It’s going to happen one day. So we might as well talk about it now: if Imran Khan is no longer on the political scene, how will it impact Pakistan’s political centre of gravity shifting from feudals to the emerging middle class.
Depending on whether he recedes from the scene after his second term or during his first, one can imagine Jahangir Tareen, Asad Umar and Shah Mahmood Qureshi holding hands together, signalling that they will find a way to keep the PTI’s unruly coalition of politicians together.
Imran Khan’s fading away will also result in the birth of a much overdue, middle-class, political party alternative to the PTI.
According to the great man theory, a 19th century idea, which argues that history can be largely explained by the impact of great men; highly influential individuals who, due to their personal charisma, intelligence, or political skill used their power in a way that had a decisive historical impact, Imran Khan is bending the future of Pakistan in his own image.
In this column, I would like to make the case against the great man theory, arguing that Imran Khan is an outcome, not the cause of dramatic changes in the political consciousness of Pakistan.
Pakistan is a rapidly urbanising country where nearly four in 10 citizens live in cities. These urban citizens are demanding representation in the corridors of power.
When the British colonised India, they wanted to control a large nation, through a few powerful feudal lords.
So, according to legend, they asked the newly-minted feudal lords to ride their horses as far as they could go to mark their boundaries, gifting ownership of this land and all who dwelled within, in return for loyalty to the crown.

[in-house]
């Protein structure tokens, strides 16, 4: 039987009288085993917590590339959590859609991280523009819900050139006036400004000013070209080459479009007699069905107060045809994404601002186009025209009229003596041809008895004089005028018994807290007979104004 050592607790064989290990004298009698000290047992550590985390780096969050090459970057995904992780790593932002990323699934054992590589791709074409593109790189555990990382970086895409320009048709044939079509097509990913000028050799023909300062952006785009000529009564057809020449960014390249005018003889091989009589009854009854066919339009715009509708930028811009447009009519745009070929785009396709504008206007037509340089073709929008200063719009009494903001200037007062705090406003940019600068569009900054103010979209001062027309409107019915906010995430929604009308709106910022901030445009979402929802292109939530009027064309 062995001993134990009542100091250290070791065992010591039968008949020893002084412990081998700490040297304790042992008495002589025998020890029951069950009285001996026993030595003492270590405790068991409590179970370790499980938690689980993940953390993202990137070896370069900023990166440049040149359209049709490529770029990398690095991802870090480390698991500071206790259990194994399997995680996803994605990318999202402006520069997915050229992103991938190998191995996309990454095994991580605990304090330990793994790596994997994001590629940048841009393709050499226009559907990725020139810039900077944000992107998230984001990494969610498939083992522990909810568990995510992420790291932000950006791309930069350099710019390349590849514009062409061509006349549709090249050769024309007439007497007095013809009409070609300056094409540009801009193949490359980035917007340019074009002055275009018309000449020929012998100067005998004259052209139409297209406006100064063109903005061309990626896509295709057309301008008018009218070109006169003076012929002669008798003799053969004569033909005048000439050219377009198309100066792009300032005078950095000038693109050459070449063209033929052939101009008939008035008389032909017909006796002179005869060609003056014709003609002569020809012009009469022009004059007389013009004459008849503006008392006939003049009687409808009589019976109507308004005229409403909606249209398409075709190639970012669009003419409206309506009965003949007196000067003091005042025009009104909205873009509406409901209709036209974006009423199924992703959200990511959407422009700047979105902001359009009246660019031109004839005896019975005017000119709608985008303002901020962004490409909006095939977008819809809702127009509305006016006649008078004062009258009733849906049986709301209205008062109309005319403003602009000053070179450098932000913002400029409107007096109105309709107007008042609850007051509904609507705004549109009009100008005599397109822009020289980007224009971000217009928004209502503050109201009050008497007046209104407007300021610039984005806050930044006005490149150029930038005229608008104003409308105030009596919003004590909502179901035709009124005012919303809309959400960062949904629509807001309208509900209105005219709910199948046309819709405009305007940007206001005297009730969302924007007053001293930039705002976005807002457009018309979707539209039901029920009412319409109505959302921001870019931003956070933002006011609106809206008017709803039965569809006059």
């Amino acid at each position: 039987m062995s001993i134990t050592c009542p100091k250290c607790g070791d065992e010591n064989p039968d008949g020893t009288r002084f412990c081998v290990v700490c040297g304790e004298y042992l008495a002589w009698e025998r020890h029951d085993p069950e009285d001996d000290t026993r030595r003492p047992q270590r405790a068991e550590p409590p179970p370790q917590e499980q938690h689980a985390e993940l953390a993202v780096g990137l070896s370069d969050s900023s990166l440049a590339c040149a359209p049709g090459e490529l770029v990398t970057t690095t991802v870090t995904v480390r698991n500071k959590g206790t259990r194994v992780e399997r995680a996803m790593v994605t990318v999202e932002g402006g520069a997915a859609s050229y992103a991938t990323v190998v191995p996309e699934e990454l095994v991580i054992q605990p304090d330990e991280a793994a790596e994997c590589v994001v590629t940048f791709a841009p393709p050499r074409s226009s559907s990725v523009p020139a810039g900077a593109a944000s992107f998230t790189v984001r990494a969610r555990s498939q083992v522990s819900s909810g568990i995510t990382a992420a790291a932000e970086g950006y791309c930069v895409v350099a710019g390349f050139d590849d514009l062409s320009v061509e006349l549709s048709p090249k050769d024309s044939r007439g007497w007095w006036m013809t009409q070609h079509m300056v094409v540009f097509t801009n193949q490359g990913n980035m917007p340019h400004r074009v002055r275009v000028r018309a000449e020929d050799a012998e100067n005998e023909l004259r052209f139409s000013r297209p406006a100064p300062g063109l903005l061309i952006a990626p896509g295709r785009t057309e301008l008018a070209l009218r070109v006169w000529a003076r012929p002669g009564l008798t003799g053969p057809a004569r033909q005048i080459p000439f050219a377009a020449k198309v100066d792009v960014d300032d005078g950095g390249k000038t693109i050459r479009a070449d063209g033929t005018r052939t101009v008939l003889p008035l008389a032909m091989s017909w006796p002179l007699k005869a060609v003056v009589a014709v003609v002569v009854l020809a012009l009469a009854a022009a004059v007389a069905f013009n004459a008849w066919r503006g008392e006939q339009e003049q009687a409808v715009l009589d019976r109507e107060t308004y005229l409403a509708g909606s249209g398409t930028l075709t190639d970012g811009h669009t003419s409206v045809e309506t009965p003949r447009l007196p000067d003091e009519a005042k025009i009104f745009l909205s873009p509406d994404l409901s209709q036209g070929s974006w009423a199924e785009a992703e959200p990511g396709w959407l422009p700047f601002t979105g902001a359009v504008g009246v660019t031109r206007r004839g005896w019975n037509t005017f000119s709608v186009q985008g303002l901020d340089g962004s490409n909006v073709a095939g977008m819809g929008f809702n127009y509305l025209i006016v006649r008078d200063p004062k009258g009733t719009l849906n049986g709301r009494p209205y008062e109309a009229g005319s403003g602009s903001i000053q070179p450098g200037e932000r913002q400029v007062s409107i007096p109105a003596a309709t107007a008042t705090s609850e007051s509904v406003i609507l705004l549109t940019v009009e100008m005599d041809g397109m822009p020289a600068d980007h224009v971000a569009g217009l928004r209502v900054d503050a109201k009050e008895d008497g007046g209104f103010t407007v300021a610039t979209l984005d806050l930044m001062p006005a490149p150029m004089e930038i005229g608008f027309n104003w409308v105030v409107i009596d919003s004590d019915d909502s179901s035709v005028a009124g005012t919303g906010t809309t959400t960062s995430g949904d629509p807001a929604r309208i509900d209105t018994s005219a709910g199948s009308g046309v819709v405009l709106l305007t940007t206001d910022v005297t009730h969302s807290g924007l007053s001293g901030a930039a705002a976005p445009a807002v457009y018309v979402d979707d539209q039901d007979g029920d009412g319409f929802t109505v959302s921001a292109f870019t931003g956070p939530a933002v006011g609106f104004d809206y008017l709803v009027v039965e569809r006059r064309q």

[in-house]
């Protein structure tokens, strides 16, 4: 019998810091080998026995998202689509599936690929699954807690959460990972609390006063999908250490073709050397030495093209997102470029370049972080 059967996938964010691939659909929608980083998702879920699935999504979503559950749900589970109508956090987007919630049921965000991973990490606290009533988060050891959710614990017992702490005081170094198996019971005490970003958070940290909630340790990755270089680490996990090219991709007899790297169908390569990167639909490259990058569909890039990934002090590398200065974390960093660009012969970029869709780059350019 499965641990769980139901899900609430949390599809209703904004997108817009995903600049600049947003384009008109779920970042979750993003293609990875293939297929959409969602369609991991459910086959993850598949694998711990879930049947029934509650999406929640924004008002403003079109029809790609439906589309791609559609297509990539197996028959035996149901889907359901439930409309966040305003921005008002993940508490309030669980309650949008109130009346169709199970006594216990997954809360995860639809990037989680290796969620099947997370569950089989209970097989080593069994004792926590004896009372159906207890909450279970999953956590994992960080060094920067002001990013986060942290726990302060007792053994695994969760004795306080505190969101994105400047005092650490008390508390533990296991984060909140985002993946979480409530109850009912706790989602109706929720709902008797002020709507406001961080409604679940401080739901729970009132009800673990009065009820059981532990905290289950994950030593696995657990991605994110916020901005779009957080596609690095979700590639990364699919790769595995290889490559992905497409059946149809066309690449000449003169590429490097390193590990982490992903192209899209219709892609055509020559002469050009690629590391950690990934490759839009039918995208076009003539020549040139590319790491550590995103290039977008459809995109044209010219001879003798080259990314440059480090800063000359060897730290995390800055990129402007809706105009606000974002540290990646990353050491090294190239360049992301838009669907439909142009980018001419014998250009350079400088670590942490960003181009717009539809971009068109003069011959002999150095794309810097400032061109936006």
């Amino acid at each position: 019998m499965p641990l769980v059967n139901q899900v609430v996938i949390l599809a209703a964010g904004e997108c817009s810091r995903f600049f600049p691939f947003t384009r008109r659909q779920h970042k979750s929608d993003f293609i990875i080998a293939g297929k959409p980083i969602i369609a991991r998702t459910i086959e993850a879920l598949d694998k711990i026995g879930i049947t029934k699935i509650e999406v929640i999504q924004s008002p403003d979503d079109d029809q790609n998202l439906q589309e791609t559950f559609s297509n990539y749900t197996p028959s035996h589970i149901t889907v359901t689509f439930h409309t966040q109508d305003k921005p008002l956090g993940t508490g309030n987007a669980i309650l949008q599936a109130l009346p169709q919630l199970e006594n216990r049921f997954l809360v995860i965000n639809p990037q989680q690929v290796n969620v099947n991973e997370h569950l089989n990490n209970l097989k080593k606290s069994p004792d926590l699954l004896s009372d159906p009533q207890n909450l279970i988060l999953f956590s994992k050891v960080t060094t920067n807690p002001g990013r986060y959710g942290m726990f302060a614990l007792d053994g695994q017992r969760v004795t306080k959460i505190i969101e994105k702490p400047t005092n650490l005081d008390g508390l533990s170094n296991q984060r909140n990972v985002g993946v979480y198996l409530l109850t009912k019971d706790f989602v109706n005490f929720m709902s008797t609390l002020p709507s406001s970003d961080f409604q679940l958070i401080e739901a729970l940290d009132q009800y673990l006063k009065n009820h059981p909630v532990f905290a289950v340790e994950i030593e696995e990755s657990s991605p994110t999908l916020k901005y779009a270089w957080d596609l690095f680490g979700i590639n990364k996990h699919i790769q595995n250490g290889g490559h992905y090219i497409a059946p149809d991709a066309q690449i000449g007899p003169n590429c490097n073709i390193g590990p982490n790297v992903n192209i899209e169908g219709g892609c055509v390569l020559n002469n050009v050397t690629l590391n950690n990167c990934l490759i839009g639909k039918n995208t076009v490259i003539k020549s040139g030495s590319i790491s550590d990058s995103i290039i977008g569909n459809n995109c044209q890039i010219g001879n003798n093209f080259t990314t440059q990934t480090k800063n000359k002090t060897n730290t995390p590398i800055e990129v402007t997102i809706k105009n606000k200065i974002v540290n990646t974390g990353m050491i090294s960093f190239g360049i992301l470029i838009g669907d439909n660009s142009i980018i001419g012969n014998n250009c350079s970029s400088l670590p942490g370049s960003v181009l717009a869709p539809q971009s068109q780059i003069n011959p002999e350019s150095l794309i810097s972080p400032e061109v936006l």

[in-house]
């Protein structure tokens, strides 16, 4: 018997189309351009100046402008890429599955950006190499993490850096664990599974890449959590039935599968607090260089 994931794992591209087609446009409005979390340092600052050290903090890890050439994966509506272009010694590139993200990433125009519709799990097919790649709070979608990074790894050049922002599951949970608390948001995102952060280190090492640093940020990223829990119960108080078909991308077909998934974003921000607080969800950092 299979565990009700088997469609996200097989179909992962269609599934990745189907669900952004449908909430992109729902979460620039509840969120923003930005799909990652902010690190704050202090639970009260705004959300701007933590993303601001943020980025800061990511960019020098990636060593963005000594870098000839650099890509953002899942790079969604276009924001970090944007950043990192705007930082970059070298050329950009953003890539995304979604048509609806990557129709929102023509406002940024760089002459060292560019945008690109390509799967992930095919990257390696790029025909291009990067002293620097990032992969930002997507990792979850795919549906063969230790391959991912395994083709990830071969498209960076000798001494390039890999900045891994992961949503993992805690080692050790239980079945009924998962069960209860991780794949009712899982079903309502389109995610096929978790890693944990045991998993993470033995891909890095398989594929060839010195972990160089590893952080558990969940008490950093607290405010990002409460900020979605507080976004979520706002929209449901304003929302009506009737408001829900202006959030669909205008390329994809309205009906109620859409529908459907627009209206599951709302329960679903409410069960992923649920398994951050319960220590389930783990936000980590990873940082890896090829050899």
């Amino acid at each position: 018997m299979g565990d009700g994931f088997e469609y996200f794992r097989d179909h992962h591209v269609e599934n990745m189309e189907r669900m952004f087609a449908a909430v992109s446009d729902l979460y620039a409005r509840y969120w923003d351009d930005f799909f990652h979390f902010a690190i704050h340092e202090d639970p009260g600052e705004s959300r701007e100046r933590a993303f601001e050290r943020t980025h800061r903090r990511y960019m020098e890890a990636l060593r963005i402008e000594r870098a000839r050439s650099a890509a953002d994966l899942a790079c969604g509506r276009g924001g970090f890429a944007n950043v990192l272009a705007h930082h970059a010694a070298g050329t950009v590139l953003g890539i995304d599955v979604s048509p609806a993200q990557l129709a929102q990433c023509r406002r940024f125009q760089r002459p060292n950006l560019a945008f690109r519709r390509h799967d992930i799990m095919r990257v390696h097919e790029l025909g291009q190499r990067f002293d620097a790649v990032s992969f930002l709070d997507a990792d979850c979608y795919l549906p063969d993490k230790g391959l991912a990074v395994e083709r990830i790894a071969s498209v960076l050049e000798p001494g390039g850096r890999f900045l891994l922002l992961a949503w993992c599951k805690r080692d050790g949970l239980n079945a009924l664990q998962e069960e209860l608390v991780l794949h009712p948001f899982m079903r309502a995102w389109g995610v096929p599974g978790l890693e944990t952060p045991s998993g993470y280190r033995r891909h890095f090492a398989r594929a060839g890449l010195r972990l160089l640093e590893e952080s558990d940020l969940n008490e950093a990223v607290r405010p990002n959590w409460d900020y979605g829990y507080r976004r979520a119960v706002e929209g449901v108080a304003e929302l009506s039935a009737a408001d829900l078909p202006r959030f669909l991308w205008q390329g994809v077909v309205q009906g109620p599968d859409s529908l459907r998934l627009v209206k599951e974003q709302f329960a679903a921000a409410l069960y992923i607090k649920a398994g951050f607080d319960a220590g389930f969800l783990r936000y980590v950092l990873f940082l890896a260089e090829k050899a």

As Pakistan became an independent country, these feudal lords continued to chokehold Pakistan’s political economy in their favour.
Today, a rapidly urbanising and educated middle class is finally fighting the chokehold that the feudals have on our country. They’re demanding a voice and the PTI is a primary expression for their point of view.
It’s no coincidence that a man who’s served as dentist to every other upper middle class Karachiite is the president of Pakistan. It’s also not a coincidence that everyone and their mother-in-law have met Asad Umar, our finance minister, at an airport or at a young leaders’ conference.
We want to see people like us in power and the PTI delivers that to some extent.
In short, Pakistan’s middle class was demanding a political voice and the PTI gave an expression to it. The PTI’s success was an outcome of the emerging middle class; not the cause of their emergence. This is fascinating because it has several implications.
First, the PPP and the PML-N need more middle-class representation at the very top of their leadership cadres, otherwise they will become regional, more rural parties (we’re already seeing this with the PPP’s last bastion of support, holding unrelentingly strong, in interior Sindh).
Second, the PTI has been banking on a coalition of feudal electables and clean middle-class men. If the PTI really wants to build a Naya Pakistan, the battle inside the party between middle-class workers and feudal lords will have to turn decisively in favour of the middle-class group.
For the next few years, these divisions can be papered over because of Imran Khan’s charisma. The middle class is overlooking the PTI’s obvious faults because there’s no other political party that can give them representation at this stage.
But once Imran leaves the stage, a middle-class alternative can rise to compete with the PTI. And that, like any healthy competition/opposition, would be good for the country.
Published in The Express Tribune, February 3rd, 2019.